Mrs. Banh Mi at Shwedagon. No mugging permitted in this photo because only Buddha is permitted to mug at this holy place.

In Burma we saw literally hundreds of not thousands of pagodas, temples, payas and stupas, but Shwedagon is pretty damn impressive. A giant stupa made out of gold which is said to house relics (usually hairs or teeth) of the four past Buddhas.  I found the pagodas and temples in Burma to be interesting in that while they were religious sites, they also seemed to act just as regular meeting places for Burmese people to hang out and chat and there was a ton of commerce going on inside them as well. This is an interesting contrast to Thailand as Burma is considered a much more devout nation than Thailand but I found the Thai religious sites to have a much more somber and holy ambiance to them.

Yangon’s downtown was hot and chaotic and basically every block on the main roads had an open air market spilling off the sidewalks into the streets. It was intense but fun. Still, after 3 days while we felt like we’d barely gotten to know the city, we felt like a trip to cooler, less hectic climes might be in order. So we bought bus tickets to our next destination and topic of our next post – Inle Lake.


Burma – Pre-trip prep and initial thoughts (ie – We are not Burma experts)

Some of my friends (and Kat) like to tease me that after I’ve been in a foreign land for any length of time over five minutes, that I will act as an “expert” on that place and claim to know everything there is to know. I think they’re ridiculous, of course, but I can say one thing with certainty – after a few days in Burma (or “Myanmar” as it is officially known) I am not an expert. I don’t think you can be. This is a place where you can observe very closely and still have no idea what’s really going on. It’s perplexing and in many ways indescribable, but I am really happy to be here.

Burma is experiencing a real moment right now. The quasi-military government is slowly engaging in a reform program, so instead of being REALLY bad guys, they’re not-as-bad-as-we-USED-to-be bad guys (Even as I type this the government is waging a mid-scale counterinsurgency against several ethnic hill tribes and many of Burma’s Muslims are locked up in camps). Most notably, they released Aung San Suu Kyi from years of house arrest and she now holds a seat in Parliament as the opposition leader. President Obama visited the country just a few months ago becoming the first U.S. President ever to visit Myanmar. Search for Burma tourism tips on the internet and you’ll be flooded with articles with the same basic message: Everything is changing in Burma and you need to come NOW before tourism ruins it forever.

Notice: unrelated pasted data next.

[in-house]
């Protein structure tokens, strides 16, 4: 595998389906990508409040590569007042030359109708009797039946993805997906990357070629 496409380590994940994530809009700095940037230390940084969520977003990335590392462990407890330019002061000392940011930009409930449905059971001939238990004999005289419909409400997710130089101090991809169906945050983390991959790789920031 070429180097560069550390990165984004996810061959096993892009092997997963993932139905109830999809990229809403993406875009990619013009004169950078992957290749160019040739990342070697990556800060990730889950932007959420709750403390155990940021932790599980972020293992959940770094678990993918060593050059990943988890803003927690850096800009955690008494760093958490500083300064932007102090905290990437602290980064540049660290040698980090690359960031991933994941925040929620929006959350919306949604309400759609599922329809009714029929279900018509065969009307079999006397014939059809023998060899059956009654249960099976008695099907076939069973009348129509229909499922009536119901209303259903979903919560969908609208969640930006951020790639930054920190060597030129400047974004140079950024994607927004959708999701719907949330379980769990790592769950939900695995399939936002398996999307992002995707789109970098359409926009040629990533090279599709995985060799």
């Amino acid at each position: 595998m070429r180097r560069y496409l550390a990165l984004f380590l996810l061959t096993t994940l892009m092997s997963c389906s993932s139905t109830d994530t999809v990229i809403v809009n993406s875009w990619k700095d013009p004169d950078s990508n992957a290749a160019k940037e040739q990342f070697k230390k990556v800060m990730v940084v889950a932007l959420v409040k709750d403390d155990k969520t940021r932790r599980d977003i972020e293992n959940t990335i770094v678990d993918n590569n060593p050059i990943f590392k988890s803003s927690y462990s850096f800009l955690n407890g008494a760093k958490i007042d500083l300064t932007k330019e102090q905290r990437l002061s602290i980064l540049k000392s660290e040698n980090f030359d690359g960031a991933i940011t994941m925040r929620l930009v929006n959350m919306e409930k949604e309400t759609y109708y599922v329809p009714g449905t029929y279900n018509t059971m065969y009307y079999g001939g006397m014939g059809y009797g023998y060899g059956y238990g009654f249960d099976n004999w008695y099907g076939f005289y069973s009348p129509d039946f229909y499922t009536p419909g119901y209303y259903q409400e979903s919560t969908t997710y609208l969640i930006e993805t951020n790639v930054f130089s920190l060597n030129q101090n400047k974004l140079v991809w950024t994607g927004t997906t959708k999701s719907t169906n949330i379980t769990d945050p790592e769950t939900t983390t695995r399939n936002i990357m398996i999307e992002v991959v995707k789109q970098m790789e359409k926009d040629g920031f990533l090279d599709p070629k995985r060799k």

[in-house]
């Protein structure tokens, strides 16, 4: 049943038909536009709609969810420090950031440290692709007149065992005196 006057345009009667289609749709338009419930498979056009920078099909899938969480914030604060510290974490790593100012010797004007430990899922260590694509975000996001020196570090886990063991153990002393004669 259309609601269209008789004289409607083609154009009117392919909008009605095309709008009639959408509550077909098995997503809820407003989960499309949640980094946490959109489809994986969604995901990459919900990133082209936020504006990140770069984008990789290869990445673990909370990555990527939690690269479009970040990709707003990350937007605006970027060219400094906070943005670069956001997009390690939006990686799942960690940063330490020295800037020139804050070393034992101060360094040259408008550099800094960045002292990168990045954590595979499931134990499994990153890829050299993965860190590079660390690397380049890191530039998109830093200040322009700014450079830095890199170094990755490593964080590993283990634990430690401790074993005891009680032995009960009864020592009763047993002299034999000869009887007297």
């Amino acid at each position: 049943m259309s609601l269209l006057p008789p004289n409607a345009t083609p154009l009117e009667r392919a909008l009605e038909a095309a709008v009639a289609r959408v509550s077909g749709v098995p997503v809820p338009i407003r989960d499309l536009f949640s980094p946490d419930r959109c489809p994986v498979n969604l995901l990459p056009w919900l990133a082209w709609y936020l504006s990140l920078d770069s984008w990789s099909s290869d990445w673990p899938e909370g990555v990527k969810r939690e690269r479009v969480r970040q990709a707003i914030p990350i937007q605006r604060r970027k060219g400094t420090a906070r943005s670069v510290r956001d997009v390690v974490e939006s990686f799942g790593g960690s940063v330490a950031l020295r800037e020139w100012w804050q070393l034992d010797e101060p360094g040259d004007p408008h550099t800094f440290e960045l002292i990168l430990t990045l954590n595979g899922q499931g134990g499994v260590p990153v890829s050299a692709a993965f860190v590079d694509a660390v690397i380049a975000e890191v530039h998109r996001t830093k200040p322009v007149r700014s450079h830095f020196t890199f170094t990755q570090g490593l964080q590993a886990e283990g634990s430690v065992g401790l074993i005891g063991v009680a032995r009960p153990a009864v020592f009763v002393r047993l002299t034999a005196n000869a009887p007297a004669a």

This surging popularity has pros and cons for tourists. We’d heard horror stories about travelers planning on finding accommodation on arrival in each place and finding that there are literally NO rooms available in an entire city. There’s just so much demand and not enough supply. This also has led to skyrocketing costs on just about everything. If you see a price quoted in a 2012 guidebook for a hotel, it’s likely double that now.

Given competition for hotels at the major sites as well as the fact that the internet just baaarely works in Burma (“fast” internet is probably something like AOL from 1995 – you can check email but that’s about it), making it hard for us to plan ahead outside the country, Kat and I did something we have never done: we hired a travel agent (located inside Burma). Our travel agent helped us set up an itinerary, book hotels and work out logistics, including transfers to/from hotels, bus stations and airports. It’s a good thing we did. Our travel agent told us that we got, literally, one of the very last rooms available in Mandalay.

Still, we like to be independent travelers so we made some things clear to our travel agent. First, we’d be in charge of all our own meals, this allows us to keep costs down by not eating in tourist restaurants. Secondly, we would not travel at all internally by air. Burma’s domestic carriers have very old planes and suspect safety records. Tourists fly them all the time, but I think they are just accidents waiting to happen (in fact there was an Air Bagan crash just a few months ago that killed 4 people). Taking buses will keep costs down (A bus will cost $20 while a plane will cost $100), and a lot of money spent on air travel winds up in the hands of the government, which is something we are trying to keep to a minimum. The bus rides are long and bumpy (we’ve got 3 bus rides, 8-10 hours each) but they are safe(er) and ethical.

Just getting to Burma here is a pain and I really wasn’t sure it would be worth it. The first issue is that you must get a visa to enter Myanmar. This is usually not a big deal, except Burma uses its visa process to try to weed out journalists, aid workers and other types who the government might find undesirable. The visa application requires you to fill out an employment history. This presented a problem for Kat and I – Human Rights Campaign and Department of Homeland Security would probably both raise some red flags with the Burmese consular officers, so we had to be…creative…with our work history. For the record, Kat has enjoyed a long successful career as a “party planner” and I am currently an “Office Manager” at an internet startup company. We hear that a few years ago, they used to be much more strict about denying visas, but from our experience, it seemed like they didn’t really care about politics and were just much more interested in collecting the fee and getting you out the door.